For someone looking for a baby farm, the papers advertised them quite blatantly with only the most minimal attempt to "code" the notice.  James Greenwood, in The Seven Curses of London quotes from a number of advertisements for "Adoption." In The Times, there appear, over the Victorian period, numerous notices with headings such as "Child Wanted to Nurse," "Care of child wanted by married couple without children," "The care of a child wanted," etc. Most of these advise that the advertiser is "respectable" and can provide "references."  How many of these were baby-farmers hoping to make some money and how many were legitimate advertisements is difficult to determine.  Certainly, some were likely to be baby-farmers of the worst sort.

Among the most vicious in the trade was Margaret Waters, tried, convicted and sentenced to death at the Old Bailey in September of 1870.  Waters was believed to be responsible for the deaths of as many as nineteen infants. The Times summed up the business in an article published on 12 October 1870.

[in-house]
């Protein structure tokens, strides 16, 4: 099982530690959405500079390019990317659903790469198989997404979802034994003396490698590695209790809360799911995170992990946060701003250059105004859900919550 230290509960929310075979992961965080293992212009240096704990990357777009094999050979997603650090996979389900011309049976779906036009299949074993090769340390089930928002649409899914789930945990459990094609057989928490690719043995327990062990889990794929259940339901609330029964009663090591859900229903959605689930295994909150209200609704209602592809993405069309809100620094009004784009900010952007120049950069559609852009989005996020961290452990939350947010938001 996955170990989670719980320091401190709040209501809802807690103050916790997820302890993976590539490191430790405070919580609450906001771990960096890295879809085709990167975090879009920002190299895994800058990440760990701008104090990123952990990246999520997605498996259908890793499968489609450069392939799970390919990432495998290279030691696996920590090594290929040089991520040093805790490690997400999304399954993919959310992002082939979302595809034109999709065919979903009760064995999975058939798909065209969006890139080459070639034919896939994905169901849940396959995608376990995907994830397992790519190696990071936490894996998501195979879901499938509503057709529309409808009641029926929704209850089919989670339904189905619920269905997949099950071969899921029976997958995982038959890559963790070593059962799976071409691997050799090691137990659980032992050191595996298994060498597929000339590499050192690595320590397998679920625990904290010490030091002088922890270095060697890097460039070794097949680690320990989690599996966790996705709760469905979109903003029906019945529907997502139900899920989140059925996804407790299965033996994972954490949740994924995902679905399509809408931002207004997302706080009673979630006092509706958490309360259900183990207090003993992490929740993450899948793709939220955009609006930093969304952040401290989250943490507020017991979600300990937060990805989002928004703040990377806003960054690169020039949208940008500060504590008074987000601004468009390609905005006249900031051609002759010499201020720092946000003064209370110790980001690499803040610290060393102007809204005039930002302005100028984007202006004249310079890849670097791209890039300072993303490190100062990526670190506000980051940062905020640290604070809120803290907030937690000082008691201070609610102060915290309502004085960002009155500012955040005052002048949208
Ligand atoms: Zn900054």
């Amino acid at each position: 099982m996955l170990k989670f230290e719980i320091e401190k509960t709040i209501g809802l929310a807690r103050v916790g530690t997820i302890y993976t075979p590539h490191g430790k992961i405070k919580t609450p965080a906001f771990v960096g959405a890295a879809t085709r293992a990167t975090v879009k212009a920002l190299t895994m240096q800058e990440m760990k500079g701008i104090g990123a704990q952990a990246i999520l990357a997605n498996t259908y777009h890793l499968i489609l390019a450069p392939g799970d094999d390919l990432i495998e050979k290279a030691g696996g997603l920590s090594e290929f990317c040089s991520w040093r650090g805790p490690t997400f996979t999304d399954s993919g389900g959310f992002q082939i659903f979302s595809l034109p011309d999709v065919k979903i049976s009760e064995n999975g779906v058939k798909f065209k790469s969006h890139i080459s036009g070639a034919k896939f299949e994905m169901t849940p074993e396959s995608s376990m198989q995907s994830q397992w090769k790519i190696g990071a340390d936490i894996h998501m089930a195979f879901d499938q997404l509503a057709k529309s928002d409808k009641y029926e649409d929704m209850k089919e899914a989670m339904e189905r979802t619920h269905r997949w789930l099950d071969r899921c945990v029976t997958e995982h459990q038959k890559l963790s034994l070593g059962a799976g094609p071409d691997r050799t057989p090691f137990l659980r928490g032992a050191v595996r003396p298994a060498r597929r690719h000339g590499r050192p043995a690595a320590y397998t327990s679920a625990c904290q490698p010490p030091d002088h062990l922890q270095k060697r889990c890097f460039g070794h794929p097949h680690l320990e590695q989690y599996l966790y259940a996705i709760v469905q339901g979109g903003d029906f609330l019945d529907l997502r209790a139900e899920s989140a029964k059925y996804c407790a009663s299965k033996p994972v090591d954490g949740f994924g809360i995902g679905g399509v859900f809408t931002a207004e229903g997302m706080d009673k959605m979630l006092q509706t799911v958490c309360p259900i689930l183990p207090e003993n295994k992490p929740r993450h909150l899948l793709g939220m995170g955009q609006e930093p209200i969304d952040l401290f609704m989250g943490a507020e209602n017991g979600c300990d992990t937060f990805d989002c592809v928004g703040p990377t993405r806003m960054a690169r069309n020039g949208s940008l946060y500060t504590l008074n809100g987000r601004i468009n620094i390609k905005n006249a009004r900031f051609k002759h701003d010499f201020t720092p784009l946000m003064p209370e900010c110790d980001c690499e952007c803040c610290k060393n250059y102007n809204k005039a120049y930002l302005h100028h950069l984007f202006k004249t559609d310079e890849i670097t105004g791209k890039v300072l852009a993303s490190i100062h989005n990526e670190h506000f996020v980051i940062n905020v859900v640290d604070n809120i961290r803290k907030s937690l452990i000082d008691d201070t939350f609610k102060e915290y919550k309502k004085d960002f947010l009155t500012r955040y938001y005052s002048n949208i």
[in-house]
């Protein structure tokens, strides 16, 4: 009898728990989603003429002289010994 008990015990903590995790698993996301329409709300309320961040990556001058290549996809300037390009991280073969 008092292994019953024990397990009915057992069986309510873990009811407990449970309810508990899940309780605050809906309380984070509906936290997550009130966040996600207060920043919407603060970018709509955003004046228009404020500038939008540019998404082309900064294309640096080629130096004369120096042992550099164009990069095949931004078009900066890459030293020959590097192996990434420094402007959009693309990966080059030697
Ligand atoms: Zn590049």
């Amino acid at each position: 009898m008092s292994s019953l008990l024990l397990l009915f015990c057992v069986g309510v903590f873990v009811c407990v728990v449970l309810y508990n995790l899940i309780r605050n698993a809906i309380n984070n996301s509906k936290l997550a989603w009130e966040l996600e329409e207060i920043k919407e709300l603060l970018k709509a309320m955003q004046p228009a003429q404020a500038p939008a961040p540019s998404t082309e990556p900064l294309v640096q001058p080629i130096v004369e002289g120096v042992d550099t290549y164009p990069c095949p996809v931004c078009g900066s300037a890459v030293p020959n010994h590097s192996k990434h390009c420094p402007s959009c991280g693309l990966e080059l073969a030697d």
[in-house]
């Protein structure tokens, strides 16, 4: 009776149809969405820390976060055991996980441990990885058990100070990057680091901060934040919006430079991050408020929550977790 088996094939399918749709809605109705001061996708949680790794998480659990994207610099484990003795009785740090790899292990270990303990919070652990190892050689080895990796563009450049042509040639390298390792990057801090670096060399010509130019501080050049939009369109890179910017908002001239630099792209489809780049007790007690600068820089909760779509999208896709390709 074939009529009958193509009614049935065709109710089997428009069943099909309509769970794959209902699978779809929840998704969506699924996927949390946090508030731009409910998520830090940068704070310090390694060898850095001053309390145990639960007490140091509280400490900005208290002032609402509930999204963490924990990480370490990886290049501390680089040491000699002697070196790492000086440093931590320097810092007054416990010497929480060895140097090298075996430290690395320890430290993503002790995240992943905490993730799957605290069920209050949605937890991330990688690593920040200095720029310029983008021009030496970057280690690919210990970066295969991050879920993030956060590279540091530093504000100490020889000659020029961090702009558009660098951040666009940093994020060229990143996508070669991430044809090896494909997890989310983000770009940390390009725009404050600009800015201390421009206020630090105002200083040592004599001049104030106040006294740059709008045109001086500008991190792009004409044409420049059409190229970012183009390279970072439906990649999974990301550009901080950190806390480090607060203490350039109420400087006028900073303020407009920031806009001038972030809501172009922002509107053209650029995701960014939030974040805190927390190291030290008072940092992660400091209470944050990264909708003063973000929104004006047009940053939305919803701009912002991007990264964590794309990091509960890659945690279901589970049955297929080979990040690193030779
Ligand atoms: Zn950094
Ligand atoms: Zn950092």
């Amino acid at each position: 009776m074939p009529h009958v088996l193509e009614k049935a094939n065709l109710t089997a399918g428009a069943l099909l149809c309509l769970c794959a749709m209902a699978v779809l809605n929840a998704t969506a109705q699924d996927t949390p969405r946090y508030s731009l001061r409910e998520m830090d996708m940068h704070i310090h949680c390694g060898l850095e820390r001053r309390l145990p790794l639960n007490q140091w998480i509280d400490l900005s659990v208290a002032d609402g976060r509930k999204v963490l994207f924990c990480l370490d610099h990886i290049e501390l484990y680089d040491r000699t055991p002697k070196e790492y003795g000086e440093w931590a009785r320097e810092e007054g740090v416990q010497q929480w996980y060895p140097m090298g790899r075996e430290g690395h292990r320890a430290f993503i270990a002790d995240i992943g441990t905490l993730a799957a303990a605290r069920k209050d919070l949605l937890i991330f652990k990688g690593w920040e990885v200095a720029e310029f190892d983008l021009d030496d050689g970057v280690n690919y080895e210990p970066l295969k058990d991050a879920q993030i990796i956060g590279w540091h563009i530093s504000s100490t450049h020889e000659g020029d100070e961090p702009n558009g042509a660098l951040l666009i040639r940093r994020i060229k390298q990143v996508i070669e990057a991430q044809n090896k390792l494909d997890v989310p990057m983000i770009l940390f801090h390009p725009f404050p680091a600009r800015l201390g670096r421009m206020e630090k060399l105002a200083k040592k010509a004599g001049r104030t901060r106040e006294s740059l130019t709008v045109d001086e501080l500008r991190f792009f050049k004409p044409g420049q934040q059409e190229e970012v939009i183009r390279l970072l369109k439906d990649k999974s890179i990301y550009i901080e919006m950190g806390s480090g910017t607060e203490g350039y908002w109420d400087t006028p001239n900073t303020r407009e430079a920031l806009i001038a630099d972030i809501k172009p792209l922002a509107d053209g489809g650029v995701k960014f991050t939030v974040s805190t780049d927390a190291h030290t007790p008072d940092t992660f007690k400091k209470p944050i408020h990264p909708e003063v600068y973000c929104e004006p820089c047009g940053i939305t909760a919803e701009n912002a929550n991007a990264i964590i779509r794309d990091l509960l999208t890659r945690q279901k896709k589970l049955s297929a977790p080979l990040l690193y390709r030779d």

The wretched woman and her sister were proved to have systematically published advertisements offering to "adopt" children for a remuneration which no one in his senses could believe to be adequate,.  In other words, they offered to the parents of illegitimate children a means of getting rid of charges at once burdensome and shameful to them.
A sergeant of police painted a picture of what he found at the baby farm.  Here  "some half-dozen little infants lay together on a sofa, filthy, starving, and stupefied by  laudanum."

 In the Coroner's court, a fourteen-year old housemaid testified that children at the house had been "taken away at night and not brought back."  She had been told that the children were being taken home.